Orcslayer, or blood-metal, was an alloy of steel that was poisonous to orcs.[1][2][note 1]


Orcslayer was a dull gray metal.[2]


In the late 6th and early 7th centuries DR, dwarves were determinedly expanding into the orcish kingdom of Vastar in the lands later known as the Vast, and attacking the orcs. Working secretly with a few humans and elves, they sought to develop a steel toxic to orcs, and succeeded with the metal they called "orcslayer".[1] Deep King Tuir Stonebeard requested over a thousand orcslayer weapons and, working hard over several years, Master Smith Fyrfar Smokebeard forged them and High Old One Turbaern, aided by the human mage Beldossan the Short and the elven sorceress Aleratha Ilnatar, enchanted them. Among these was the short sword Sarghathuld, forged in the Year of the Many Serpents, 605 DR.[2]

In the Year of the Spellfire, 610 DR, armed with their new orcslayer blades, the dwarves surged out of the mountains to slaughter the orcs of Vastar, quickly toppling the kingdom and driving the survivors into the mountains.[1]

The sage Fairin Icemantle expressed great reservations about orcslayer metal, and wrote the Treatise Against Blood-Metal to protest its use. He feared that it would lead to the development of other alloys toxic to many races, and spread death and destruction.[1]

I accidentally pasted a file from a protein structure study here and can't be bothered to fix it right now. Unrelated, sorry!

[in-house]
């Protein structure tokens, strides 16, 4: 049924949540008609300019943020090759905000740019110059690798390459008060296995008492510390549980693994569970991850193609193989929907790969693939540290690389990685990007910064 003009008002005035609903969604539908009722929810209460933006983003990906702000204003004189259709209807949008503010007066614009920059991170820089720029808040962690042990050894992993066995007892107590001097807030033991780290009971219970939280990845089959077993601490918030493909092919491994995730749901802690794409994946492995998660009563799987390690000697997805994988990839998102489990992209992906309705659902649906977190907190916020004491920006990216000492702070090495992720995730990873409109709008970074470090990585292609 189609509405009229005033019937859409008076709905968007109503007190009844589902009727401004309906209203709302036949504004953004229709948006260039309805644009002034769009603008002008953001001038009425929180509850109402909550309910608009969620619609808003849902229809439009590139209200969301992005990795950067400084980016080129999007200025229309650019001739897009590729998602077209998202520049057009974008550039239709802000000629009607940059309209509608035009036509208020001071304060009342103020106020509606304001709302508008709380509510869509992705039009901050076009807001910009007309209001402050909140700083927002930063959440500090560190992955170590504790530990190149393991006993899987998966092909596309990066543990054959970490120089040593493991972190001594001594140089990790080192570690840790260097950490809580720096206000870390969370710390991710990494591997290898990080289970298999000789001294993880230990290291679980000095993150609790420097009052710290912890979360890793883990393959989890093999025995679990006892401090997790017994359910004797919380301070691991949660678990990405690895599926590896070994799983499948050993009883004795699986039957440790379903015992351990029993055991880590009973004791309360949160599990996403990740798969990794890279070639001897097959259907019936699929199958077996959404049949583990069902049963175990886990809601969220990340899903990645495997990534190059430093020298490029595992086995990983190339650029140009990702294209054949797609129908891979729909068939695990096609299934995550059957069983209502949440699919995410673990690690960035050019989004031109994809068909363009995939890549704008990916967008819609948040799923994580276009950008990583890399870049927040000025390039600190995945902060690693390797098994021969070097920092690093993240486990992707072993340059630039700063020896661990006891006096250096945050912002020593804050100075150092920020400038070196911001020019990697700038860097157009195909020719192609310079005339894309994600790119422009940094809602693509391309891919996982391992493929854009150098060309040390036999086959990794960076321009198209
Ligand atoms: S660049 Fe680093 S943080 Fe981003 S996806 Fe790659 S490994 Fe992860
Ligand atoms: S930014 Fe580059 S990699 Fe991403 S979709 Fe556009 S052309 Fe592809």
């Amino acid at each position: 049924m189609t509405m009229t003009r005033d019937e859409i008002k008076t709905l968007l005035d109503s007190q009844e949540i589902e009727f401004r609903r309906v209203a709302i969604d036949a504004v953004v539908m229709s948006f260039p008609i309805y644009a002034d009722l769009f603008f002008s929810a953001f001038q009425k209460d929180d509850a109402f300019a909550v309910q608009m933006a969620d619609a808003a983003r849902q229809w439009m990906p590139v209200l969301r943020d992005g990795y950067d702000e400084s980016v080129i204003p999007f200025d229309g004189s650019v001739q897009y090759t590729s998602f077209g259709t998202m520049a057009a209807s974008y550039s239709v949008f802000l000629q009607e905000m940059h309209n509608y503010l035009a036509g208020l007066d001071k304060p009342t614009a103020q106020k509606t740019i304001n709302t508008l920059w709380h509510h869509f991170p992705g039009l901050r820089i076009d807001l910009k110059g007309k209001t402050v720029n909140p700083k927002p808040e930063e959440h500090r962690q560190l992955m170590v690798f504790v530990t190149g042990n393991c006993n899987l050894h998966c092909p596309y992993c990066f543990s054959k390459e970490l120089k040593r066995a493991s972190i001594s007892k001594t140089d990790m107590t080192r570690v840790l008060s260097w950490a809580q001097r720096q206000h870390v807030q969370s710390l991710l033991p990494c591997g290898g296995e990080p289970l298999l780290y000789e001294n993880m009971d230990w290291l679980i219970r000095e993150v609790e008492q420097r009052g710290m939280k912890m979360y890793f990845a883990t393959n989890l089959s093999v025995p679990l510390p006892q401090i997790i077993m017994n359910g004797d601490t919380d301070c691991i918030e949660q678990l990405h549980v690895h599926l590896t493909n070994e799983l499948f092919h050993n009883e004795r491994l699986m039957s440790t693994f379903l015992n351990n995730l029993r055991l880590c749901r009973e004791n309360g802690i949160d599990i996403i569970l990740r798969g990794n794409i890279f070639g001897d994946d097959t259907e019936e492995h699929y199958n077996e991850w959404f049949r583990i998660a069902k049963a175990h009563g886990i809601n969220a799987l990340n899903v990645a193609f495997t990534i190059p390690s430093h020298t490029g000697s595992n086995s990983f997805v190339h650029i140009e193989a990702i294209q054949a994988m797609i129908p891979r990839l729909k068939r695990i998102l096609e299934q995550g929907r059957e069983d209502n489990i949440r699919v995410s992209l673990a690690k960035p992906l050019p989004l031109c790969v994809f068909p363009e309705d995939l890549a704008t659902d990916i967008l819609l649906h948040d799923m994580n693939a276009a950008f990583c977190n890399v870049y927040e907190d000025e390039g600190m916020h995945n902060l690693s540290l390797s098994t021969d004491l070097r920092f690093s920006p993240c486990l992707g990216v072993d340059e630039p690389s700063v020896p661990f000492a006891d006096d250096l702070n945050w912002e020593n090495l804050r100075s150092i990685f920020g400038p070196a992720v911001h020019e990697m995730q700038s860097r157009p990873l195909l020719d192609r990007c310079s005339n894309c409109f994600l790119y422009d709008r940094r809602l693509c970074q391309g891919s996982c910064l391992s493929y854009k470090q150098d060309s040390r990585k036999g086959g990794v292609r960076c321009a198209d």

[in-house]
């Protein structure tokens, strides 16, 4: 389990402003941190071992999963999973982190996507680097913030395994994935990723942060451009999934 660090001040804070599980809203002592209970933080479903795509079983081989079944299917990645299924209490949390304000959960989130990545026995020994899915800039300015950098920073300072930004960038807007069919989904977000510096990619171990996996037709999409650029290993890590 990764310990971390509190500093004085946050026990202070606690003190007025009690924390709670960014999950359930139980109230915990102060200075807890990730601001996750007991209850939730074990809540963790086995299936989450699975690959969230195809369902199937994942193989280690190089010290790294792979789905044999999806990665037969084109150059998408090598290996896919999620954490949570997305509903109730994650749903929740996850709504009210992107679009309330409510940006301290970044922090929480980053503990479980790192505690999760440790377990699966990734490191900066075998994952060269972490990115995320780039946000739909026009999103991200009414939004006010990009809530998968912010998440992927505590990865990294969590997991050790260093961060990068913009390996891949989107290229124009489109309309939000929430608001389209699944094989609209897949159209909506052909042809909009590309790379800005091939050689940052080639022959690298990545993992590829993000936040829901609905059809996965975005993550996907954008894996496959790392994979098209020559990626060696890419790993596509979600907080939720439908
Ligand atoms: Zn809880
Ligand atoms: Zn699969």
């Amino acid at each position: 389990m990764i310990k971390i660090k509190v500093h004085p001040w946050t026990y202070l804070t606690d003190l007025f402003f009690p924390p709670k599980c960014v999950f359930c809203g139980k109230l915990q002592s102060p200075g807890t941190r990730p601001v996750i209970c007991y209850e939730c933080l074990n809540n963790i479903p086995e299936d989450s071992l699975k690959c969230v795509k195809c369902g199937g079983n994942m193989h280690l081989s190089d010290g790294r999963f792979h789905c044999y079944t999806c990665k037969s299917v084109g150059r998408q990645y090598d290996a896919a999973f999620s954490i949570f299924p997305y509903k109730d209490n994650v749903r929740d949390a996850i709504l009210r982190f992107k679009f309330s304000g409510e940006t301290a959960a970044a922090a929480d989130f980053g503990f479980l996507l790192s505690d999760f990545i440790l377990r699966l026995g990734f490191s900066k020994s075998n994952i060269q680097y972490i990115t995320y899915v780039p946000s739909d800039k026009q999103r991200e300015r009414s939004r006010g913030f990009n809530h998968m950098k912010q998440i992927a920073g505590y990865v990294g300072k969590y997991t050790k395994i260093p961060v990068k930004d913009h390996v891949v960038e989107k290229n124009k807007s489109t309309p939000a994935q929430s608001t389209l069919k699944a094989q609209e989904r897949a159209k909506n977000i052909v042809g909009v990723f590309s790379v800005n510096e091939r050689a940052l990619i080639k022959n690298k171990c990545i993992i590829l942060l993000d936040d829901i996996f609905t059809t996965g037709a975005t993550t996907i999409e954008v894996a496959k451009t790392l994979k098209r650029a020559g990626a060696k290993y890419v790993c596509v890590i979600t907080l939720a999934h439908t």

Fortunately, the art of making orcslayer metals was long lost by 1370 DR.[1]


See AlsoEdit


  1. The only known example of an orcslayer blade is Sarghathuld, which is simply an orc bane weapon, suggesting orcslayer is simply the orc bane weapon property. However, the ability to make bane weapons is apparently not lost in the 14th century. Sargathuld has additional enhancements, so its orc bane ability may be a much stronger version of orcslayer.


  1. 1.0 1.1 1.2 1.3 1.4 Ed Greenwood (November 1998). The City of Ravens Bluff. (TSR, Inc), p. 144. ISBN 0-7869-1195-6.
  2. 2.0 2.1 2.2 George Krashos (November 2000). “Bazaar of the Bizarre: Soargar's Legacy”. In Dave Gross ed. Dragon #277 (Wizards of the Coast), p. 90.
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